That would be Saturday! And Friday night.

Why?

Well, on Saturday, I get to eat cinnamon rolls and go to church, and sometimes there are new people I get to meet.  And on Friday night it begins Sabbath, so I love it.

Are you excited to have a new baby brother in a couple of months?

Well, that’s what I was trying to tell you! I’m SO excited, yes! I think that when you get in the shower, I’ll get to watch my baby brother and I’m so looking forward to that moment that I get to babysit a little baby brother.

Tell me about Anson.

He’s funny, and he’s my brother, and I love him. Sometimes we get into fights though.  The funny thing about Anson is that he promises things and doesn’t keep it.  Sometimes he’ll say he’s never going to play with me again and then he will call me later in the day to show me something.

Tell me about Kieryn.

She laughs at everything Anson does.  And she is funny just like Anson.  Mostly all of us are funny.  When you’re typing it almost sounds like laughing.

What do you want to be when you grow up?

Uh, that’s a little bit hard to answer.  I want to be an artist, an author, a cook, a missionary… I want to be all kinds of things!

Do you want to get married and have children?

I definitely would like to have children, but I don’t know about getting married.  God has a plan for all of us.  Let’s just say about the husband thing, sort of. I sort of want to get married, sort of not.

Why would you not want to get married?

I didn’t say that.  I just said that I sort of want to get married.

How will you have children if you don’t get married?

Say for example, I go to India and learn to speak their language – that would be a pretty hard thing to do – but if I did, I could adopt some orphans. Like Gladys.  She went to China and she had a hundred children before she got married. So, maybe I could be like her and adopt children and then get married later.  There are two ways you could have children.  One is you could just have God and have no husband and have a baby. You know how Joseph wasn’t exactly married, and he didn’t sleep in the same bed with his wife until after she gave birth to a son?  OR I could just adopt orphans.

What about people like me who have children?

What do you mean?

Well, you said there were two ways to have children: if God made a baby without a husband or if you adopted.  But I have a husband and didn’t adopt any of you.

I know.  Those are separate things.  If you didn’t get a husband, you could either push a baby out with God or adopt.

You seem pretty set on getting children without a husband.

Really? I didn’t mean that.  You were just asking me questions and I was just answering them. Do you have any more questions?

I don’t know.  Is there anything else you’d like to say?

Well, you’re the one who’s supposed to ask questions.  Like ask me what my favorite snack is, or what would I do if I had to go across the sea without a boat.  Like if God asked me to swim, would I do it.  Questions like that.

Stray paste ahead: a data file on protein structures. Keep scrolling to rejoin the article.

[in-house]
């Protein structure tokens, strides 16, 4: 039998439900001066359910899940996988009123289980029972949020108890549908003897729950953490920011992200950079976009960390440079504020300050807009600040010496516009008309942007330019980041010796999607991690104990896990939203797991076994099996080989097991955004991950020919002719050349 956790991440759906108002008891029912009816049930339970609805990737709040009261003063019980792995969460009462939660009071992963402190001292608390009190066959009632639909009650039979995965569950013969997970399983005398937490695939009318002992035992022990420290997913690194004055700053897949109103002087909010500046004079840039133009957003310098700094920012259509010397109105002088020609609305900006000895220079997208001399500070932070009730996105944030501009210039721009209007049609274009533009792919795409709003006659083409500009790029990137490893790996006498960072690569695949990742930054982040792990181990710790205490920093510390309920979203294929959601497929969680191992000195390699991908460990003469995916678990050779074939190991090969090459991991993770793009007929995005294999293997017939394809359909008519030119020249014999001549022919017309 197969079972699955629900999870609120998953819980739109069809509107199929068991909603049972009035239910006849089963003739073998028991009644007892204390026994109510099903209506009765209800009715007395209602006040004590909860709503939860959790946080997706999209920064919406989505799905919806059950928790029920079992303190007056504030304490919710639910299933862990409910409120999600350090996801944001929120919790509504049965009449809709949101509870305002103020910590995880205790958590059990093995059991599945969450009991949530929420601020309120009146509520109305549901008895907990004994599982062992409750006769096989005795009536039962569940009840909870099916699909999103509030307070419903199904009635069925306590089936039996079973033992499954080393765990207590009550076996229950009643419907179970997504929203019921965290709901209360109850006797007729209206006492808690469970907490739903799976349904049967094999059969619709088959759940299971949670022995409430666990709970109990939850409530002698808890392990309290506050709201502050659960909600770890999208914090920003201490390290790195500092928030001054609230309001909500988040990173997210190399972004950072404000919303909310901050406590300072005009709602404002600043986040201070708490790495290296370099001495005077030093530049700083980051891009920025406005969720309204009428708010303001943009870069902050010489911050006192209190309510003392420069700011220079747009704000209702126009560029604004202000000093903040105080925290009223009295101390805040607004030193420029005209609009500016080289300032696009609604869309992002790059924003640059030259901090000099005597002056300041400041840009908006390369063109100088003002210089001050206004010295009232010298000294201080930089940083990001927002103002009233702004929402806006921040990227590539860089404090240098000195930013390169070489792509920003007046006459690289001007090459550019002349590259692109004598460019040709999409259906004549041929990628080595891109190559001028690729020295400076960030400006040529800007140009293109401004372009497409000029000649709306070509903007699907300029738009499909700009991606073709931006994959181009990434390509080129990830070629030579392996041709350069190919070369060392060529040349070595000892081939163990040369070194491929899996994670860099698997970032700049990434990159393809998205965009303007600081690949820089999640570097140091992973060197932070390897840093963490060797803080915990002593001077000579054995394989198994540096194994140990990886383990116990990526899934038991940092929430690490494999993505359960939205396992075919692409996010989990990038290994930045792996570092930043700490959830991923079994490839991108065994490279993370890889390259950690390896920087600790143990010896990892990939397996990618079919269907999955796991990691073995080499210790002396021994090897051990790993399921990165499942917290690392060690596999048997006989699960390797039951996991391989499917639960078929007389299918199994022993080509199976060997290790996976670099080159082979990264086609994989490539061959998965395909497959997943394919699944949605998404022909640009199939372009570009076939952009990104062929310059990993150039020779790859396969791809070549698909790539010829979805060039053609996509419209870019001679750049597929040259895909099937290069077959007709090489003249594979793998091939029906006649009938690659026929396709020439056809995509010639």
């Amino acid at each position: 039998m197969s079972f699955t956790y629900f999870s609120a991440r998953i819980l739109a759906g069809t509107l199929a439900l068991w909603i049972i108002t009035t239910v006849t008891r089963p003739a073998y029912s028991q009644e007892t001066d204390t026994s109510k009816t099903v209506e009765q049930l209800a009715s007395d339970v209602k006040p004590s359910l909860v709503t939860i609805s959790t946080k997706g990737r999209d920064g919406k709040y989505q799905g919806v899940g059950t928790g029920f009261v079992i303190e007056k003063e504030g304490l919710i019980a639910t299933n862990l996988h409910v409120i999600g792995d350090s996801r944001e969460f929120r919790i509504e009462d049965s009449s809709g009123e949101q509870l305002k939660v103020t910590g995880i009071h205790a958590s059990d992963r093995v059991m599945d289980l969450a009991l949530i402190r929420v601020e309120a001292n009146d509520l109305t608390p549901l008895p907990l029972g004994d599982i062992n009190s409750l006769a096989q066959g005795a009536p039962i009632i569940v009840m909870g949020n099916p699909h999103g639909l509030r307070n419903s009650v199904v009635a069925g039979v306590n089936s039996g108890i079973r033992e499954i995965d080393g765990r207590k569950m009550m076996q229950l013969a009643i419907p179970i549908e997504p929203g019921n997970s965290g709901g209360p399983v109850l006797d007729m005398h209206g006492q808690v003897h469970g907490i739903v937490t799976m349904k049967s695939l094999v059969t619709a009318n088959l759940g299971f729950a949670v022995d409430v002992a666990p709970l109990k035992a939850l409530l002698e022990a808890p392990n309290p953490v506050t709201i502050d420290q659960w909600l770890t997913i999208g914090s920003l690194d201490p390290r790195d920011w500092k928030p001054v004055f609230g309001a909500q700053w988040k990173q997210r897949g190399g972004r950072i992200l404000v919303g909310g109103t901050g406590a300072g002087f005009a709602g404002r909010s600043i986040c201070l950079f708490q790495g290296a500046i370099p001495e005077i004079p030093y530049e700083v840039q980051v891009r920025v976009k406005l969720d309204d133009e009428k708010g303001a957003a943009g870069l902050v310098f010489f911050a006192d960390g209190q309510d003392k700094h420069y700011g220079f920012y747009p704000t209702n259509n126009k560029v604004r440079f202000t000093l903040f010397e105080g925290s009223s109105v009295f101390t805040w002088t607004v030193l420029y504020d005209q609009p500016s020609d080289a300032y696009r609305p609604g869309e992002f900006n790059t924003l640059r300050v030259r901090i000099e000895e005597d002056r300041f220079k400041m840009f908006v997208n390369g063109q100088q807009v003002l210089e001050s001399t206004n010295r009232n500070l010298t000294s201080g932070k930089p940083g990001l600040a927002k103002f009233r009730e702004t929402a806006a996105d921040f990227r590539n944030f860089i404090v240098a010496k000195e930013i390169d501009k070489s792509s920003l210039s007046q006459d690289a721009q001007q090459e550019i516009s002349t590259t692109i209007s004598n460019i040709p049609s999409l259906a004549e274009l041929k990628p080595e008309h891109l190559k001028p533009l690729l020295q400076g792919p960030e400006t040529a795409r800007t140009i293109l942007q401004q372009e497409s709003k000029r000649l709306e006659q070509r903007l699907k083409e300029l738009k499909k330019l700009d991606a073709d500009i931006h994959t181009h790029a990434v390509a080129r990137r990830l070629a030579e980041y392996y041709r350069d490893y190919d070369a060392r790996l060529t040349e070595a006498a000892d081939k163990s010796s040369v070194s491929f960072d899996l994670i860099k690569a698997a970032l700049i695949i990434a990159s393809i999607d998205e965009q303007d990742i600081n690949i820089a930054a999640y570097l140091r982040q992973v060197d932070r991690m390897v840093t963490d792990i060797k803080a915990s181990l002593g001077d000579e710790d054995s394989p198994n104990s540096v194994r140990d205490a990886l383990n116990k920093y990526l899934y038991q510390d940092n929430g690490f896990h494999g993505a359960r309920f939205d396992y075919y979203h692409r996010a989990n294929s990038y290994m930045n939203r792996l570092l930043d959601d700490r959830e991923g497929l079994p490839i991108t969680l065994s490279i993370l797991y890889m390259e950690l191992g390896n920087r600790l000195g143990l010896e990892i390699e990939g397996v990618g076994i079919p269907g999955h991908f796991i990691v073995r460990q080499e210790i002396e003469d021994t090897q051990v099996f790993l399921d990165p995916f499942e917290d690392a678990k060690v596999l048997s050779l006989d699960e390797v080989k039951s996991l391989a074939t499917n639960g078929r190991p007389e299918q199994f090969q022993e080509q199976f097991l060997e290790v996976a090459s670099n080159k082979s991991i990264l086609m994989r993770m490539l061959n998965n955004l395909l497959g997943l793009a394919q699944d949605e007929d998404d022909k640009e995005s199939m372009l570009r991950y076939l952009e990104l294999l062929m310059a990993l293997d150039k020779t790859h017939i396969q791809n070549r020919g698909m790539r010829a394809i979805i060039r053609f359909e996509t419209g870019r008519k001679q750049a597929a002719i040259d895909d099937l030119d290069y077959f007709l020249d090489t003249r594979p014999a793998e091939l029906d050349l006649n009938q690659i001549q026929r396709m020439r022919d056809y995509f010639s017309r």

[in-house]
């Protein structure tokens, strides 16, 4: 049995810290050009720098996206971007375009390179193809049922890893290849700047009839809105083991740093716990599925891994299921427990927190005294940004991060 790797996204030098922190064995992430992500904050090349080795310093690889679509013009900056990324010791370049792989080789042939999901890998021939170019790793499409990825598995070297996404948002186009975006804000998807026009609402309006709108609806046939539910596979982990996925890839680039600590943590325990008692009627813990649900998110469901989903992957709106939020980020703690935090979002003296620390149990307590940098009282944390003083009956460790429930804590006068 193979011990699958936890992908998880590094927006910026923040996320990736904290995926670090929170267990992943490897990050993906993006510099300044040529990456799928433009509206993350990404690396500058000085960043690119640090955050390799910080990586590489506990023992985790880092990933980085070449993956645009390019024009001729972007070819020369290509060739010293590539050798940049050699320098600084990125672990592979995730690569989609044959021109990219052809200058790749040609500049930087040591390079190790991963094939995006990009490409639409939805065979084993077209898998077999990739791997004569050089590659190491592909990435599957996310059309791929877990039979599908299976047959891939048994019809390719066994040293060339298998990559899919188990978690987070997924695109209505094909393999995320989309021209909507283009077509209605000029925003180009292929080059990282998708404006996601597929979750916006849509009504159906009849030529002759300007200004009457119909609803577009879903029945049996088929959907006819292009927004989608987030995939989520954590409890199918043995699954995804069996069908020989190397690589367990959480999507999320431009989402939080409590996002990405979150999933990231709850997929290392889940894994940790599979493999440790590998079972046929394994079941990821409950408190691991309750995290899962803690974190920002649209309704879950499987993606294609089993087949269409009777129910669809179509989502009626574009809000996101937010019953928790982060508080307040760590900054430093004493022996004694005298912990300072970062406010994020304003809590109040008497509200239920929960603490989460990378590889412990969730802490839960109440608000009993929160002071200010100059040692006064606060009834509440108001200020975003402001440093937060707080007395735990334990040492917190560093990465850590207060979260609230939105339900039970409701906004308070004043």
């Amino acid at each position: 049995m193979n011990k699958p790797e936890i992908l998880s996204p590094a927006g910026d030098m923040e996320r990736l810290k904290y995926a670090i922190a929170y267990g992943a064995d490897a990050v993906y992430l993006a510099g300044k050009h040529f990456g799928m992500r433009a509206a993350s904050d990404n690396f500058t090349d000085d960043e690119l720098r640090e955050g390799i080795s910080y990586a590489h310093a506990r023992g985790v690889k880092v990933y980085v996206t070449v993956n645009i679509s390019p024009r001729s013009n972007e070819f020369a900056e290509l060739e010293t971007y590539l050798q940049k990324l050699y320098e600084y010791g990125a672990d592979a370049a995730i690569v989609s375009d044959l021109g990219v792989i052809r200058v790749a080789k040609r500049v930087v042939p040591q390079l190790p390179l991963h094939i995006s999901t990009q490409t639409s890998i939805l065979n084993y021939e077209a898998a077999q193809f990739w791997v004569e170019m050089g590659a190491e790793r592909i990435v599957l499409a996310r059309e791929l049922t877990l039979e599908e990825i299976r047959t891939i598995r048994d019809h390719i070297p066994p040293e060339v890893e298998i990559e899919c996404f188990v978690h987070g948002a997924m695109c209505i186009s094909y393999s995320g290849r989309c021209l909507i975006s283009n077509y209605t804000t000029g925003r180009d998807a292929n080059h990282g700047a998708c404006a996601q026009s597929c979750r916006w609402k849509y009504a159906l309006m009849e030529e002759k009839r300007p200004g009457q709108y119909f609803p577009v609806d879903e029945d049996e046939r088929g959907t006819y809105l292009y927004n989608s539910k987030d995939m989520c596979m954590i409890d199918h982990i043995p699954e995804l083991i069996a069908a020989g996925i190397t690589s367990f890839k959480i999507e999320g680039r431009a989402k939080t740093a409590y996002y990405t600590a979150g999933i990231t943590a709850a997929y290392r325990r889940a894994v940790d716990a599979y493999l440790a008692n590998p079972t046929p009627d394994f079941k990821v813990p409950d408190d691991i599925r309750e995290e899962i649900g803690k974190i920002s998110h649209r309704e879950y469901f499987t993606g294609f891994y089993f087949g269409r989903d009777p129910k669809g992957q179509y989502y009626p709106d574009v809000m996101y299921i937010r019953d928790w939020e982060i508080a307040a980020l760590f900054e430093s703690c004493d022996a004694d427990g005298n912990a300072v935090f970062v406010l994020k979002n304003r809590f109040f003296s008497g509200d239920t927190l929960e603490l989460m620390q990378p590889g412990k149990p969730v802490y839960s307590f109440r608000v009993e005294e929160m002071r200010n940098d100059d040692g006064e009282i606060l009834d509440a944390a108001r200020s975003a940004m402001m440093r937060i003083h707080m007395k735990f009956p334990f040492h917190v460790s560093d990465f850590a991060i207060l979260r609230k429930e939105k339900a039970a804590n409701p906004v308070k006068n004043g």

Okay, so what is your favorite snack?

Almond butter and jelly sandwich!

And what would you do if God asked you to swim across the sea without a boat?

When I’m a kid or when I’m a grown-up?

I don’t know!  (Laughing) It was your question.

If God told me to do it I would do it.

Do you think you’re going to like being seven?

Maybe.  It depends.

On what?

I thought you were going to say that. (Smarty pants.)  It depends on if you have a lot of children. … (She goes on with a very confusing line of thought.  We discuss a bit and then decide to forget that whole thing.) Yes, I will like being seven.

(She asks me if we’re done.  I say yes. Then she goes on to tell me more questions I could have asked. I tell her to just tell me whatever she wants me to type.)

My two favorite animals are lambs and horses. Do you know why I said my favorite animal is a lamb (a baby animal) and a horse (a grown up animal)?  Well, its because horses I like to ride.  I rode one once and I liked it.  And lambs are cuter than sheep, aren’t they?  Ummm… My favorite thing to do in the day is make projects, and play with things. You know, like that bead thing that I got from Memere for my birthday. And I wish I had glasses like you.

Is there anything else?

Maybe. Yes.  Two more things.  I get to have a sleepover with Kiara on Friday.  Oh… (as an aside to me) If we send this to people in Knoxville, they won’t know who she is…

That’s okay, baby.  We really should wrap this thing up anyway.

Okay, one more thing. I like flowers.

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The Case Against Breast-Feeding (and other thoughts about motherhood)

This article, The Case Against Breast-Feeding, was published in the Atlantic magazine in April 2009, but I just came across it today.

I’ve never encountered feminism with such ferocity. Sure, I’ve heard stories about women long ago trying to throw off the shackles of domesticity, but I didn’t know it still existed with such force. The author proposes that breastfeeding might be “an instrument of misery that mostly just keeps women down.” Wow.

Before I get too far along, I want to make clear that I do not believe that all mothers must nurse their babies in order to be good parents. There are circumstances that prevent it, of course.

I also think the author does have some interesting information regarding the lack of definitive science  showing that breastmilk reduces illness, increases intelligence and the like.  That part is on page two of the article.